SOUTH AFRICA: Bishops welcome President Zuma’s Resignation

CAPE TOWN, FEBRUARY 16, 2018 (CISA)- The Southern African Catholic Bishops Conference (SACBC) has lauded Jacob Zuma”s resignation as president of South Africa stating that it is a process towards fighting corruption and restoring sanity in the country.

“The fact that President Zuma has been allowed to hold on to the highest position in the land despite longstanding and overwhelming evidence of his unfitness for office has done immense harm to our country’s international reputation, to its economy and, especially, to its poorest and most vulnerable citizens,” said the bishops in a statement signed by Archbishop Stephen Brislin the president of SACBC.

The bishops further called for investigations into the corruption allegations surrounding President Zuma and come up with measures to prevent them from happening in future.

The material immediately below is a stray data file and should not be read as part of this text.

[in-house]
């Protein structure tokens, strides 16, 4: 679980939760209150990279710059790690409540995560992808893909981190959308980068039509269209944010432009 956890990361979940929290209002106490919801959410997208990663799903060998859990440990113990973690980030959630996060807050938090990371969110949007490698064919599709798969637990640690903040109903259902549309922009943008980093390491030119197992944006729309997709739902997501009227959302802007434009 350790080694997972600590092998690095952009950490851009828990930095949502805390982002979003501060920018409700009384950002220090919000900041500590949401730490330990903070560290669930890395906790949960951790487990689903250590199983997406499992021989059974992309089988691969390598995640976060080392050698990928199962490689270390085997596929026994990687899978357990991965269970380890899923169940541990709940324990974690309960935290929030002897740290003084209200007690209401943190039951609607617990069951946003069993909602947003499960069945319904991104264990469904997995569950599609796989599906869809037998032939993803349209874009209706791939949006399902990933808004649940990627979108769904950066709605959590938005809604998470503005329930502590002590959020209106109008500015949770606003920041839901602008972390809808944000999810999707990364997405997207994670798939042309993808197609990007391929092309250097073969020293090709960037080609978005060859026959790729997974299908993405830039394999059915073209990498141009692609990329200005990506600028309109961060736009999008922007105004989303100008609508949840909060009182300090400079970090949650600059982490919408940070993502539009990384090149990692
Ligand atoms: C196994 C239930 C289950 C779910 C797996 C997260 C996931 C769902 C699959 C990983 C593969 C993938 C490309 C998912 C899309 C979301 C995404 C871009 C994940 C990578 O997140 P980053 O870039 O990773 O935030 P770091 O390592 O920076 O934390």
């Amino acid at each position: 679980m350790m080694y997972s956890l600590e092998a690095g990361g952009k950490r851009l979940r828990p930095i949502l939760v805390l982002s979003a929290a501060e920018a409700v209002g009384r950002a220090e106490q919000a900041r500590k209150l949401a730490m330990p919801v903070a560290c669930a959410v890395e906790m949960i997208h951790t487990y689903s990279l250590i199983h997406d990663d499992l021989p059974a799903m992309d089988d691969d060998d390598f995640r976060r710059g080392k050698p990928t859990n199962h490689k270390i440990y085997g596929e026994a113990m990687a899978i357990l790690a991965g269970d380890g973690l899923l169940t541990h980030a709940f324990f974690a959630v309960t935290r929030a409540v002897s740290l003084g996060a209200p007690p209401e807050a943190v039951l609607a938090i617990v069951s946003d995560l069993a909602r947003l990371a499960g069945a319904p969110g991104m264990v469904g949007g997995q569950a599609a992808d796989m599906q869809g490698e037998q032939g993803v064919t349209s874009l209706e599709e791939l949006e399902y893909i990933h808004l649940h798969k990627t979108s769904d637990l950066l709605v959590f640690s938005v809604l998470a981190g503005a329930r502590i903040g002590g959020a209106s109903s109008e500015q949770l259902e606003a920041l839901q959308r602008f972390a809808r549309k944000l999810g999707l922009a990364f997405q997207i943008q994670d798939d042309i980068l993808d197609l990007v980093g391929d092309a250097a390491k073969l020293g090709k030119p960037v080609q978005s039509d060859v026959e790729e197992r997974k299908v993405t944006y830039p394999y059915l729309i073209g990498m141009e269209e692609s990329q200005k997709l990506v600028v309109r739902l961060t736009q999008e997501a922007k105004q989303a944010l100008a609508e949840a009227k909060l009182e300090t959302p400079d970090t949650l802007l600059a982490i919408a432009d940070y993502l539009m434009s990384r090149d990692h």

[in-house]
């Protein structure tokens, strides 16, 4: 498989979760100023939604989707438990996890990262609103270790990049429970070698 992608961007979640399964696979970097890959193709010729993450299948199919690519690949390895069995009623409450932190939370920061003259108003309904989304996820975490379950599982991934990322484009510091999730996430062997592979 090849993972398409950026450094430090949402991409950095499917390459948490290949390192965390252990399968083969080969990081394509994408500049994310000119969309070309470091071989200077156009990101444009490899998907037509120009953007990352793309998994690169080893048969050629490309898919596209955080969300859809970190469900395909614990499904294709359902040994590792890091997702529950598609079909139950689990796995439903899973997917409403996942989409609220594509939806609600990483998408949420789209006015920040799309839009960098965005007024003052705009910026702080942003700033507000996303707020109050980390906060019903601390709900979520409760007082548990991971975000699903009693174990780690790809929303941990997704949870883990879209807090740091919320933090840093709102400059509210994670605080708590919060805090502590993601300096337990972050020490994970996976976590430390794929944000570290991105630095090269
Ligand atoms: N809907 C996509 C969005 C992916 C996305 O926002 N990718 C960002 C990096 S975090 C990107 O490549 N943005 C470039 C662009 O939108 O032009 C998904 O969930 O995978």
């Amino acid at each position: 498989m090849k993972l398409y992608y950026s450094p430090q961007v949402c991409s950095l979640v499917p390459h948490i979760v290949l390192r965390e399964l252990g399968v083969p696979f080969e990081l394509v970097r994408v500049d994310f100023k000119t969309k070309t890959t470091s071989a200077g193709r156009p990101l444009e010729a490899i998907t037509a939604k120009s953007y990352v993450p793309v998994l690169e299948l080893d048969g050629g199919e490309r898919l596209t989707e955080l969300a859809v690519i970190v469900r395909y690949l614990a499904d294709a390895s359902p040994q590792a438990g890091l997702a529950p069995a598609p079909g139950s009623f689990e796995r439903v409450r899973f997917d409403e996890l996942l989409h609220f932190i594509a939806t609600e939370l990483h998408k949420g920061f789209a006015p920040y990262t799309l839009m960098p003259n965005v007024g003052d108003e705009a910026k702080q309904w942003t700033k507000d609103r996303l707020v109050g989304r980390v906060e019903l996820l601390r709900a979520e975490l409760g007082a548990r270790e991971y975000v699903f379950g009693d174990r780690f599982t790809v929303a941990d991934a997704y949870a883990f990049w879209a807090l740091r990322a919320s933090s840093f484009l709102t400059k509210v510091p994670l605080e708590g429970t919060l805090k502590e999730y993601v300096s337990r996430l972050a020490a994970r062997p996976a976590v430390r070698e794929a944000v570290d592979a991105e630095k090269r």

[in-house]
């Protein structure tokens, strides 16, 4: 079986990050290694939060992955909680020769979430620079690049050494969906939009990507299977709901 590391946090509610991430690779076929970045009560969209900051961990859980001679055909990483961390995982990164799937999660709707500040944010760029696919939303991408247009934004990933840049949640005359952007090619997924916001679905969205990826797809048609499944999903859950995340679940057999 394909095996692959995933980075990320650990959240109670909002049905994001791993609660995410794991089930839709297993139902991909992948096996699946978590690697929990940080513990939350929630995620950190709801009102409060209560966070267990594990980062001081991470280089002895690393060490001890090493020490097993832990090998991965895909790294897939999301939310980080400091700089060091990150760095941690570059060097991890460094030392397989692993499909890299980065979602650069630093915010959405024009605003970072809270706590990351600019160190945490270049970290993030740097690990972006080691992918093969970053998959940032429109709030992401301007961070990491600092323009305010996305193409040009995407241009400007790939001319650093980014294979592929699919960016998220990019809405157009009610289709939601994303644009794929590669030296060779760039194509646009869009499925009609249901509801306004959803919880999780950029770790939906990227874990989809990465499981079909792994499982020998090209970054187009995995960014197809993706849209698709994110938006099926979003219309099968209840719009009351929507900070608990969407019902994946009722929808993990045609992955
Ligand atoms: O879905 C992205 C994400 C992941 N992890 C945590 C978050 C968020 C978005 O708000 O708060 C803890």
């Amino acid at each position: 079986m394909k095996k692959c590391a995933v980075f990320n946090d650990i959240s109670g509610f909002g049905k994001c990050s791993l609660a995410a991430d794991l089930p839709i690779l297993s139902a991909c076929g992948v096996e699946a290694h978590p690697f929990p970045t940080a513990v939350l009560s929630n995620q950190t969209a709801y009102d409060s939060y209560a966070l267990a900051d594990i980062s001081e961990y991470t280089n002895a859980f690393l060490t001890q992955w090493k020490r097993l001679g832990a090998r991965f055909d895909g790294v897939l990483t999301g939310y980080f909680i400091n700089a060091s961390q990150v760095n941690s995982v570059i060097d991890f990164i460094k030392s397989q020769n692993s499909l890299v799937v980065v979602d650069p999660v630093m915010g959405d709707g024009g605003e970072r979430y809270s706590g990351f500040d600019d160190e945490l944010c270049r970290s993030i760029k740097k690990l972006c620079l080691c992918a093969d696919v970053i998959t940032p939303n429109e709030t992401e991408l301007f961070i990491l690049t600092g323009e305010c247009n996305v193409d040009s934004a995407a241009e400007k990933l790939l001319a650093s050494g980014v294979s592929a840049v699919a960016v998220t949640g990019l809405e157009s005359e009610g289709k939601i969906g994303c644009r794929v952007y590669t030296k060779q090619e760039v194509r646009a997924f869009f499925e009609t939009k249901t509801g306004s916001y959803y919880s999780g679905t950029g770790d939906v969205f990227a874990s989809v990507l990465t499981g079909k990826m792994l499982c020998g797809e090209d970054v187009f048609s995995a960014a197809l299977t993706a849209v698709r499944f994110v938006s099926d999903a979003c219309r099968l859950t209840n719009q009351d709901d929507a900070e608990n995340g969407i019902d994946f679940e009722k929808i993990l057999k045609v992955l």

“In this centenary year of Nelson Mandela’s birth, we hope and pray for a return to the ideals of servant leadership with which South Africa was blessed in the first years of its democracy,” the bishops said.

In their statement, they pledged prayerful support of the incoming administration and prayed that during the season of Lent, “just as we make our spiritual journey towards the renewal and hope of Easter, our country will begin its own political journey to a future of renewed hope and commitment to the ideals of our Constitution.”

President Zuma resigned on February 14 on a televised address to the nation following pressure from his political party, African National Congress (ANC) to step down or face a vote of no confidence in parliament.

Zuma has been the president of South Africa since 2009 and during his tenure, the presidency was marked by numerous corruption allegations. According to the constitution, his term was expected to expire in 2019.

Following President Zuma’s resignation, Cyril Ramaphosa the Deputy President was sworn in on February 15 as the president after his nomination for the presidency by the ruling party went through unopposed during the parliamentary elections.